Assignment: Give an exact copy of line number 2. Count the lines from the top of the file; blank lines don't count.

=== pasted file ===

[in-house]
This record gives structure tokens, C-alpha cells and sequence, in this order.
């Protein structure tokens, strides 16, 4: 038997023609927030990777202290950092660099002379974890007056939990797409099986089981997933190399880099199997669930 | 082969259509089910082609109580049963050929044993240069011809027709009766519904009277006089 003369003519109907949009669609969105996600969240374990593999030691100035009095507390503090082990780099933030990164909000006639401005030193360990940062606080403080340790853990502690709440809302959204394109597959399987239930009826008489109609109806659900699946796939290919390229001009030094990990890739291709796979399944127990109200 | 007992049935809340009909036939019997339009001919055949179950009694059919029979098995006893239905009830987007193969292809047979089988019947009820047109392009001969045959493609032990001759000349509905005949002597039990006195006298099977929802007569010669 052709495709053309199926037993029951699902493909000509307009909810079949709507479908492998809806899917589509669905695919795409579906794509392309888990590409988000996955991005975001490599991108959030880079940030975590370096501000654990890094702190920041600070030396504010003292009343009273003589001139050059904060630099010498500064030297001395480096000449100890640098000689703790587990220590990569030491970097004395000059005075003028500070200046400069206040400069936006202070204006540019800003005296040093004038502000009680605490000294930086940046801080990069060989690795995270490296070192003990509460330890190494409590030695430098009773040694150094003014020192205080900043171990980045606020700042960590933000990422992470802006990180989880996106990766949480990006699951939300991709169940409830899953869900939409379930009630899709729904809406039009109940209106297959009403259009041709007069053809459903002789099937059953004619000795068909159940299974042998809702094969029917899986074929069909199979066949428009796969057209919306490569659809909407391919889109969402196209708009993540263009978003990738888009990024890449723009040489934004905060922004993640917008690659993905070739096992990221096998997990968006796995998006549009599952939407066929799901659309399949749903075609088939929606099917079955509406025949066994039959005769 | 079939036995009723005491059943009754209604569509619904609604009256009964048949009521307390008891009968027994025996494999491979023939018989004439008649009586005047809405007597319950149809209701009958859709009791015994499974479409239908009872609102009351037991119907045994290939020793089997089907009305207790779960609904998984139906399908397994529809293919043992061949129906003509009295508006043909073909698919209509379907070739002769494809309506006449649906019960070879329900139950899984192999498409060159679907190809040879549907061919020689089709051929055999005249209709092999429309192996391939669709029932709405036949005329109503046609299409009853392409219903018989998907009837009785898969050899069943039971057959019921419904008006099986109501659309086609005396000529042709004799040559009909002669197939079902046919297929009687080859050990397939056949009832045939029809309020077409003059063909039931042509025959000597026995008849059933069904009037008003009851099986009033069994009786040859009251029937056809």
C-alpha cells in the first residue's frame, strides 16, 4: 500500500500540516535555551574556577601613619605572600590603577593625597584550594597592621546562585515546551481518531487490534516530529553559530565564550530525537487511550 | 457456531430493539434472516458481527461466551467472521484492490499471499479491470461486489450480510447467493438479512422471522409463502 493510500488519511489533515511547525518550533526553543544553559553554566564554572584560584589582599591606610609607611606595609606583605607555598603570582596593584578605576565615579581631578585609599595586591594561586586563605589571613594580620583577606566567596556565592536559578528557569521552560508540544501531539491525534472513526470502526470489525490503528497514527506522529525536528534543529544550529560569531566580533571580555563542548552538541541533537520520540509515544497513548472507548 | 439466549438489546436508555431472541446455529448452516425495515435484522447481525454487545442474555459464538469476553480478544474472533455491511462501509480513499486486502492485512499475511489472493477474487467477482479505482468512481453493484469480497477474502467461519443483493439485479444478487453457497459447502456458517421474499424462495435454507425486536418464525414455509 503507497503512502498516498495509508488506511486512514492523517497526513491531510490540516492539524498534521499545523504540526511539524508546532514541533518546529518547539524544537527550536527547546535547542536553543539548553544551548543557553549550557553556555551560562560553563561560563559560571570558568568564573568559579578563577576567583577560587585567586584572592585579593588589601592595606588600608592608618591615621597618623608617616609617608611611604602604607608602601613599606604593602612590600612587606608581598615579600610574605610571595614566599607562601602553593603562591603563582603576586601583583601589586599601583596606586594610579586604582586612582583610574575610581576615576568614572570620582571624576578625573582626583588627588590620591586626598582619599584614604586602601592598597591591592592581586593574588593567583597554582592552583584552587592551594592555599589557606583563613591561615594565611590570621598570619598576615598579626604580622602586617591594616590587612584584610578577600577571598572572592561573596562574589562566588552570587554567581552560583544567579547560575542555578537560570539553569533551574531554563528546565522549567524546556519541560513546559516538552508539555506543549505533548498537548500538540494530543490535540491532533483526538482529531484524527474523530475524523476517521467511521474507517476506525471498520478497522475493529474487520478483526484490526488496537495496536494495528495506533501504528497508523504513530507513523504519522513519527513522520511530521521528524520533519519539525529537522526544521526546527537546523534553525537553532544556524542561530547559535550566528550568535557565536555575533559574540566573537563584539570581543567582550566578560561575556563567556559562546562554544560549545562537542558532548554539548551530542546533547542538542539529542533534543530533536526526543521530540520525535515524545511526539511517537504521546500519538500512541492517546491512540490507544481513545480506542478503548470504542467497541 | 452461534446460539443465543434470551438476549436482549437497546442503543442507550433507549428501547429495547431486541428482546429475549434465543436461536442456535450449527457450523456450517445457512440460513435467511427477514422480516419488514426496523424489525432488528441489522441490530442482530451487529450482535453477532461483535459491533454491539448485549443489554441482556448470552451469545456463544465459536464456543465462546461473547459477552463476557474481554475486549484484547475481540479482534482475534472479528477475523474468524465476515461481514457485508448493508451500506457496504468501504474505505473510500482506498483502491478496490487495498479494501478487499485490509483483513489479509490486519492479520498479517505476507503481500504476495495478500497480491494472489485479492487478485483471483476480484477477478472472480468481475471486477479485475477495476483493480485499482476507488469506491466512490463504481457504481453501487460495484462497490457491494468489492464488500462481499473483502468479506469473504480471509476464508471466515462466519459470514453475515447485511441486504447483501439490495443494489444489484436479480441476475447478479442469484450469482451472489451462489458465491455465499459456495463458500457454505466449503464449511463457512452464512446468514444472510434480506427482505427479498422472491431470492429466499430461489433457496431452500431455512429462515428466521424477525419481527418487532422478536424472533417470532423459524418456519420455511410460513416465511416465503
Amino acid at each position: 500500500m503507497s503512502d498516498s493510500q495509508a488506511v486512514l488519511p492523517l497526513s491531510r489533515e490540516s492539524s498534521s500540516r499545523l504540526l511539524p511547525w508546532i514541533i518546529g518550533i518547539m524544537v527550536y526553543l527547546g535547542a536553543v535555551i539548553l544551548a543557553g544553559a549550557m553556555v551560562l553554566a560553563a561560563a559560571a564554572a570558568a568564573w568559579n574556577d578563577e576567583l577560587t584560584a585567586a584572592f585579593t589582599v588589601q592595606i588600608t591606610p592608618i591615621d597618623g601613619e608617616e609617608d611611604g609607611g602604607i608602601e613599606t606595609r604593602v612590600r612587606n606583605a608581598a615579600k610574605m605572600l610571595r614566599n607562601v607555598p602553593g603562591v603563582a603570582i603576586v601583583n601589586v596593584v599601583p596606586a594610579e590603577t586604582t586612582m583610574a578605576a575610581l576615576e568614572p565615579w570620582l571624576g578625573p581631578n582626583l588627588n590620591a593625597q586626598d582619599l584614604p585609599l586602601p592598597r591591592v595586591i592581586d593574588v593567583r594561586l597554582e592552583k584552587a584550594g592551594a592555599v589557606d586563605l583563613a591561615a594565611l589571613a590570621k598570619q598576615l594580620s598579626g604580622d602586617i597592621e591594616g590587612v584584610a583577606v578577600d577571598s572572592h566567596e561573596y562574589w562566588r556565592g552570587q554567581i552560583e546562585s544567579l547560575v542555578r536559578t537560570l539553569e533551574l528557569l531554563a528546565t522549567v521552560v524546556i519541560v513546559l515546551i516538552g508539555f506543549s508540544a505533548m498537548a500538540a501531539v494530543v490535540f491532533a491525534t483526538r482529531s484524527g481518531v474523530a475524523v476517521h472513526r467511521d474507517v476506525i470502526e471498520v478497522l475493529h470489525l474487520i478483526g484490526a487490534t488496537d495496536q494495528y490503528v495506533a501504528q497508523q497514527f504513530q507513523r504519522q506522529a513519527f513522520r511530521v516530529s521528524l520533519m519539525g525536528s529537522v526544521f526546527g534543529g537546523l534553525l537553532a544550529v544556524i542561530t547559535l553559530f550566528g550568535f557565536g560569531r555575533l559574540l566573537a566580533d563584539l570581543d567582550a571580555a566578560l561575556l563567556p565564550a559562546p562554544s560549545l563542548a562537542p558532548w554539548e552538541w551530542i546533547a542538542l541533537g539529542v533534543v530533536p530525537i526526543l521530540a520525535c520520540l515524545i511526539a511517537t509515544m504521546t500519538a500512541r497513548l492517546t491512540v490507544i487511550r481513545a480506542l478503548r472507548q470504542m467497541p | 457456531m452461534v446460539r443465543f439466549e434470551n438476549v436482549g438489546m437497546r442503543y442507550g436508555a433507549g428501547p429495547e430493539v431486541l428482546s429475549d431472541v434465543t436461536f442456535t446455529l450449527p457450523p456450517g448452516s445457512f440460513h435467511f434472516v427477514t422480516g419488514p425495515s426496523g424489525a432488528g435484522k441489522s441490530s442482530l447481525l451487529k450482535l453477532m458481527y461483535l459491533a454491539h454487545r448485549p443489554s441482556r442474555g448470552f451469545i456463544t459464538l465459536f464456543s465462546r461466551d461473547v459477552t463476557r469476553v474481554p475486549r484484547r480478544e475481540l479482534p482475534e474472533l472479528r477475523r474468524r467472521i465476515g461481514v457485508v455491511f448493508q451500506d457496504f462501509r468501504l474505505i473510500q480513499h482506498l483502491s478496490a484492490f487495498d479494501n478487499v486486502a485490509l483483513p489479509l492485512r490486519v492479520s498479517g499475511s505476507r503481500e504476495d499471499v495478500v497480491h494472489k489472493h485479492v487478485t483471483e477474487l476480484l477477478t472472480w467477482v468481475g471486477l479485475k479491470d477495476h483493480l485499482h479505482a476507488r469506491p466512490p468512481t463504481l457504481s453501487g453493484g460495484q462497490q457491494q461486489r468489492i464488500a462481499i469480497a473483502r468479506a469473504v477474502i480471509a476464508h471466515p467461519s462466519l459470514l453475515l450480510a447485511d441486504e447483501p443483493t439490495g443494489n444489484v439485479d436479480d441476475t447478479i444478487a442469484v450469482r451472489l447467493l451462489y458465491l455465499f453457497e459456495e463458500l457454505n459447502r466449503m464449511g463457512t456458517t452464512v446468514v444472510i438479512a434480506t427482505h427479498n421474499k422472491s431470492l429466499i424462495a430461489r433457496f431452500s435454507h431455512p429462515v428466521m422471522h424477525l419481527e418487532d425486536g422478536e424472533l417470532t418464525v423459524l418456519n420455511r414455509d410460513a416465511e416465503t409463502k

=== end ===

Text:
This record gives structure tokens, C-alpha cells and sequence, in this order.